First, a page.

Although I'm not happy about what happened with N_____ D_____, at least I can share my story to make other people aware of their actions. I'm also glad that throughout the ordeal of trying to learn what had happened, I remained calm. I didn't scream or curse at anyone, but I'm persistent and I kept asking questions until I learned the truth.

Now, I need to have my teeth cleaned. It just so happens that I received an advertisement in the mail a few days ago about a new dentist's office that opened not far from my home . . .

Don't worry. Not happening. I'll figure it out.

Infinities of love,

Janie Junebug

Wednesday, March 22, 2017


Continued from Monday––to read the first part CLICK HERE.

Gentle Readers . . . and Maxwell,

When last you saw your Queen of Grammar, she had been to the dentist to have her teeth cleaned and heard these words: We don't accept your insurance. We've never accepted your insurance.

That's not possible, I replied. I've been coming here for four years. The first question I asked before I made an appointment with you was if you accepted my insurance. I wouldn't have come here if you didn't. Besides, you've called my insurance company twice to find out my share of the cost for two procedures.

All of this led to the billing person and the office manager squawking and running back and forth between offices.

Finally, the billing person said, I don't know what to tell you. You should probably call your insurance company, but since we've never accepted your insurance that means your bill is going to be huge.

Which led to me squawking and running in circles until someone pushed me out of the door and told me which car was mine and told me how to start it because I had lost my memory at the words "your bill is going to be huge." Four years of dental services? Four freaking years? Not possible.

So I called my insurance company. The "customer service" representative for my dental insurance told me that I was assigned to G_____ D_____ (I'm in a dental HMO), and no, that does not stand for what you think it does, you filthy-mouthed blasphemer of God.

I said, G_____ D_____ went out of business years ago. They weren't open when the insurance assigned me to them, so I found N______ D______ and made them my providers.

The customer service rep said, You are assigned to G______ D______.

They went out of business years ago, I said.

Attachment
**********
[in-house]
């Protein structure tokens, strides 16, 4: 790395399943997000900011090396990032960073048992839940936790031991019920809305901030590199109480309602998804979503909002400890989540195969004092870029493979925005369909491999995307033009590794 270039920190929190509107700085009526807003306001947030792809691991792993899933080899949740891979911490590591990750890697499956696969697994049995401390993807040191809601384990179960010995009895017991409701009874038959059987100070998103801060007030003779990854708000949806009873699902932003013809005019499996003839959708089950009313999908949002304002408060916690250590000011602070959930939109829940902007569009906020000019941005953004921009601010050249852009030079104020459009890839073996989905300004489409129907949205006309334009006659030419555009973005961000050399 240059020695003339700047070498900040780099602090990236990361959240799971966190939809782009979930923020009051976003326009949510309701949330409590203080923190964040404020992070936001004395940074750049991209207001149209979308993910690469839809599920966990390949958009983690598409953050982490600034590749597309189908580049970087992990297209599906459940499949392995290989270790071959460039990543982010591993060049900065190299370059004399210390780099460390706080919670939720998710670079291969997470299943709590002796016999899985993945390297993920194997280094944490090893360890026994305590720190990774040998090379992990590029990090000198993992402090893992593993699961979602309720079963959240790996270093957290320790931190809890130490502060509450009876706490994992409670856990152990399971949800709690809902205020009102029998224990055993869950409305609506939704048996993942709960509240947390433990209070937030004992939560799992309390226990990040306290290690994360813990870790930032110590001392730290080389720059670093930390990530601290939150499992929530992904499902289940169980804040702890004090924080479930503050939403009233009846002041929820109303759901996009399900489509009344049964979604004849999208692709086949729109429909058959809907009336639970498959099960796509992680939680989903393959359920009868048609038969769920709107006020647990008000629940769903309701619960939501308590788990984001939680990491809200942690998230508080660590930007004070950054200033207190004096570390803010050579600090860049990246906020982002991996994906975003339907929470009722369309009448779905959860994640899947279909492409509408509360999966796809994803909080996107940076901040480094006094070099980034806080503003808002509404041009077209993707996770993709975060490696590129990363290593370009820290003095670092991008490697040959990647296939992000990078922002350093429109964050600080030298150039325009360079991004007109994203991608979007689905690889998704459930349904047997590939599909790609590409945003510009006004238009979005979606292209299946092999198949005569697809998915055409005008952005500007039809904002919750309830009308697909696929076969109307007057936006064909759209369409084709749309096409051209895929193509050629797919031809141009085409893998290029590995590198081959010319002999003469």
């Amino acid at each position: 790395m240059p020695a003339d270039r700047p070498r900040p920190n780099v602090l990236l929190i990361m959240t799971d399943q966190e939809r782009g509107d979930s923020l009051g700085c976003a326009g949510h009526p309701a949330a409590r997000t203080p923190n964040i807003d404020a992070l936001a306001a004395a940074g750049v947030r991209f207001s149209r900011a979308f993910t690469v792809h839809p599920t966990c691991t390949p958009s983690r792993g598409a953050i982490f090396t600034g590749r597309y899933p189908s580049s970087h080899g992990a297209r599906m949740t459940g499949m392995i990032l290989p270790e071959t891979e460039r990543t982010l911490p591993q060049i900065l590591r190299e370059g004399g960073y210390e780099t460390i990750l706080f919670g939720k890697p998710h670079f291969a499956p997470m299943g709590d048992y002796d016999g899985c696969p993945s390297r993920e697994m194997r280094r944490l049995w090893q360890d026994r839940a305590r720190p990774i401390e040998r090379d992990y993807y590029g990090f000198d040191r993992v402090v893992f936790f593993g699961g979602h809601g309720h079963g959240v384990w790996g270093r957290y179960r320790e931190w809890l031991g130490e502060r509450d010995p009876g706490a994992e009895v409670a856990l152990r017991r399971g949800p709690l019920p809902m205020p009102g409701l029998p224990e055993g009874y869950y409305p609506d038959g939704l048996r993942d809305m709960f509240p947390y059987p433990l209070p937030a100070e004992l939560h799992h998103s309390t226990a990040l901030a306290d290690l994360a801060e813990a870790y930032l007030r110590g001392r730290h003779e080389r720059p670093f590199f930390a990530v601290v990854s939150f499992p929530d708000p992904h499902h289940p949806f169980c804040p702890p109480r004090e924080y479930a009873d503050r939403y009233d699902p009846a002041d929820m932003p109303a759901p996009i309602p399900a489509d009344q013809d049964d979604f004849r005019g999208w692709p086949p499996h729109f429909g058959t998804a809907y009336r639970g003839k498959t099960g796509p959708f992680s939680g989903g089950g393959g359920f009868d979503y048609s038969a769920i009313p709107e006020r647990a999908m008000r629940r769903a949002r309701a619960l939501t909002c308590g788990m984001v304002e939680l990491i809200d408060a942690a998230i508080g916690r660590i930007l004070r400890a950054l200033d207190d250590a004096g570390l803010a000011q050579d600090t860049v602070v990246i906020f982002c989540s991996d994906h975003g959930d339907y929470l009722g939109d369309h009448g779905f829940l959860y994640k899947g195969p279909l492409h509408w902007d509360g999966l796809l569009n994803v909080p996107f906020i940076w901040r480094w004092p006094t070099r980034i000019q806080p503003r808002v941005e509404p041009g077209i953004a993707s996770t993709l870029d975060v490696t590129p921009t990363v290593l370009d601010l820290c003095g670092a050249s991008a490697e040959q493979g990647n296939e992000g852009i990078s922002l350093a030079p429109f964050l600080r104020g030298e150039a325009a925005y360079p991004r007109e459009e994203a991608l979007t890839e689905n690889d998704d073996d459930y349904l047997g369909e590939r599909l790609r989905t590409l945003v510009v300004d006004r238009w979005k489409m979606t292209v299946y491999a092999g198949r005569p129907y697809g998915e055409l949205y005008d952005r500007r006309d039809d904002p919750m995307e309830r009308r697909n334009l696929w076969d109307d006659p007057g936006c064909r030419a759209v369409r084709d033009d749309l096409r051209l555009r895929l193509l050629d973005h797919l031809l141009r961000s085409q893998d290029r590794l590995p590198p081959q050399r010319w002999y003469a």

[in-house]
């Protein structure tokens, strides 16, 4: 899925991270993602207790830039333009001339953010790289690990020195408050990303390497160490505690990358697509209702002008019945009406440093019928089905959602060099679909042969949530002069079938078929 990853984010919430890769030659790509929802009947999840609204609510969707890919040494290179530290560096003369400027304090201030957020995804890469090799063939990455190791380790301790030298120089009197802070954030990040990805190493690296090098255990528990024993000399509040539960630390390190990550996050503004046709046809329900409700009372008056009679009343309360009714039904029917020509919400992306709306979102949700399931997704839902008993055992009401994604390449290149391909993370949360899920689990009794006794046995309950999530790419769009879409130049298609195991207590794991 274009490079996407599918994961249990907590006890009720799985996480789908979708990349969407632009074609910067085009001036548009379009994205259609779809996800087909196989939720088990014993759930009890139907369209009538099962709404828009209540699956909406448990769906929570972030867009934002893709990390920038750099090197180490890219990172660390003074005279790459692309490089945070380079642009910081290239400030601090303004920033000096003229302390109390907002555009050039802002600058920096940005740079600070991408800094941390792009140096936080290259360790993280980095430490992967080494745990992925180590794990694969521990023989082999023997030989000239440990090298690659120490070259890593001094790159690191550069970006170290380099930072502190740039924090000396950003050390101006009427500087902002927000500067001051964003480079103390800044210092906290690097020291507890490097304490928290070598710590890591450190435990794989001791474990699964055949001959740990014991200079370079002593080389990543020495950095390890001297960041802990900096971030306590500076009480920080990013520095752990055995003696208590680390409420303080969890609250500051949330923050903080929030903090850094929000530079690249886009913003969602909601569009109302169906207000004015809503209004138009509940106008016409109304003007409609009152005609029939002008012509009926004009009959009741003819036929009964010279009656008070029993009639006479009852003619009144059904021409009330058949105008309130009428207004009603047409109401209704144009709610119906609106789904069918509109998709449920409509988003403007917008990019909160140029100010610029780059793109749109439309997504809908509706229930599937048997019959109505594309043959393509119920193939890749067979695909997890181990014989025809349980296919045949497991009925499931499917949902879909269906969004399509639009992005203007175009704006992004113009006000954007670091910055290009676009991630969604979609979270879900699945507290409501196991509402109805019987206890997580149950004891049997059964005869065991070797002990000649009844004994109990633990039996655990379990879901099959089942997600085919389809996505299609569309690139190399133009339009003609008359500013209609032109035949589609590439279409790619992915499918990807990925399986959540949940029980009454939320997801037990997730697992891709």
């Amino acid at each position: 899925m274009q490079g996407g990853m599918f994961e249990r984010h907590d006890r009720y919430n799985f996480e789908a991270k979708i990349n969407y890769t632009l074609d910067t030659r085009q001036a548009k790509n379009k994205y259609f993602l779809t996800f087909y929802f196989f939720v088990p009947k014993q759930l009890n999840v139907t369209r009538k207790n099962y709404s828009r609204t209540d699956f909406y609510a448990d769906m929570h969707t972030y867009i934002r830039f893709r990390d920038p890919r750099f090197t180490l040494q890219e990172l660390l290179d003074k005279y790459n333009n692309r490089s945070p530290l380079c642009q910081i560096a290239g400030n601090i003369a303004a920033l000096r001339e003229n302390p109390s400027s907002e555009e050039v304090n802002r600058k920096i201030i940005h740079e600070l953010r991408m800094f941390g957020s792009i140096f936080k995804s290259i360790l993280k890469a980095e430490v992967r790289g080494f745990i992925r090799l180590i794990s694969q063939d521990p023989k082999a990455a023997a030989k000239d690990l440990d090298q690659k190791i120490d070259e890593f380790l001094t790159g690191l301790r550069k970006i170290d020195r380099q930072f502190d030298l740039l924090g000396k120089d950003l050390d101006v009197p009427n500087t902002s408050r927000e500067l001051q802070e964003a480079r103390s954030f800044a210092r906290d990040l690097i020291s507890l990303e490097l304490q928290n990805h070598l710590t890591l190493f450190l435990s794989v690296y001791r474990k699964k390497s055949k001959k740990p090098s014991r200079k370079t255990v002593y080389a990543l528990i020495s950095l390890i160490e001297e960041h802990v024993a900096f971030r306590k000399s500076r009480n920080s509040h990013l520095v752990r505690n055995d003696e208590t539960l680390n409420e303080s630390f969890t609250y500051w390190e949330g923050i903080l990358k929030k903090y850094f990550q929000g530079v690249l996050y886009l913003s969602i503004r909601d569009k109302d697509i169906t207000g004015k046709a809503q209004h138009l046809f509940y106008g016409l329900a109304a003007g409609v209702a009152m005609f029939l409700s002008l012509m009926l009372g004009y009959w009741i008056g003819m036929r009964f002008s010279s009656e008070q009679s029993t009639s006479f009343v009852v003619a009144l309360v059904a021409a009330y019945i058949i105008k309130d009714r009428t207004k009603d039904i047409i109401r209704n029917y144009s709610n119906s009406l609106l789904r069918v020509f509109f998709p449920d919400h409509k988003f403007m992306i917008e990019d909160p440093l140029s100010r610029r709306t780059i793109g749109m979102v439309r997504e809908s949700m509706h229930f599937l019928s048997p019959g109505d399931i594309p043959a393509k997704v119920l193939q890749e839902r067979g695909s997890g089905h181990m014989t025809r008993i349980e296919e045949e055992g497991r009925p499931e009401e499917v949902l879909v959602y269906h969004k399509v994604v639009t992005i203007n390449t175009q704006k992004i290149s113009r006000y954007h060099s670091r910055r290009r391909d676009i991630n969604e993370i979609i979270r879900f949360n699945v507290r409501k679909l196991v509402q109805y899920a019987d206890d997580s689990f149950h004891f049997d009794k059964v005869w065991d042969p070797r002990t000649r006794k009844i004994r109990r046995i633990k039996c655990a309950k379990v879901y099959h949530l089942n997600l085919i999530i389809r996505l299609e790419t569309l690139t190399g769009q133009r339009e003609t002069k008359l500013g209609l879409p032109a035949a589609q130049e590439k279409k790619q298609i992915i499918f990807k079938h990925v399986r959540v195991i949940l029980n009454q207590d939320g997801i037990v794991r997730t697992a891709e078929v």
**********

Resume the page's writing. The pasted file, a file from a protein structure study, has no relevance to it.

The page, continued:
Rep: You are assigned to G______ D______.

Me: G______ D______ went out of business at least five years ago.

Rep: You are assigned to G______ D______.

Me: G______ D______ went out of business at least five years ago.

I guess you get the idea that the "customer service" representative was there to say the same words over and over and not to provide customer service.

Next, I called N______ D______'s billing office. I went through the whole story. The person said, I don't know what to tell you. We don't accept your insurance.

Steam came out of my ears. It made my golden tresses limp and sad looking.

I went online and found the five-star review I'd given to N_______ D______ and changed it to one star. I left my original comment praising their work, and then added that I had to change the five-star rating I'd given to them and provided a brief explanation.

Okay. I'm tired now. That's all for today. To be continued . . . 

Infinities of love,

Janie Junebug

Tuesday, March 21, 2017


Gentle Readers . . . and Maxwell,

You didn't think I'd really continue the story about the dentist today, did you? No way! It's TIP TUESDAY. The dentist story will probably continue tomorrow.

You've written your first book and you want all the niggling details to be correct, so you look for an editor (preferably moi). I reply in a timely and polite manner. Among the other information you receive from me, you learn that I edit using "Track Changes."

Track Changes might seem daunting if you've never heard of it before, but I learned to use it. I tend to think that if I can learn how to do something on the computer, then any computer user can learn how to do it because I am no technological genius.

If you don't need to use track changes, but you'd like to check it out, go to a Word document. Select the Review tab. Look to the right in Review, and you'll see Track Changes. Click on it and then play around with your document. Make some corrections and changes to see what you can do.

Track changes allows me to make corrections and comments on the manuscripts I edit without printing everything out and marking up the manuscript with a pen, which would probably give me writer's cramp, to which I'm prone.

I tippety-tap on my laptop, and before you know it, you have your manuscript back on your computer with my corrections in red text. No confusion between what you've done and what I've done. If I want to explain a correction or suggest a change, I can highlight your text and then make a comment about it off to the side of your manuscript.

You read through my suggestions and have the option to accept or reject them. Or if you want another person's opinion, you can send your manuscript to that editor who can't possibly be as good as I am but I forgive you, and the other editor's comments and corrections show up in a different color.

I always suggest to my clients that they learn how to use Track Changes before I return their manuscripts. This site has an excellent written explanation of Track Changes, along with a video: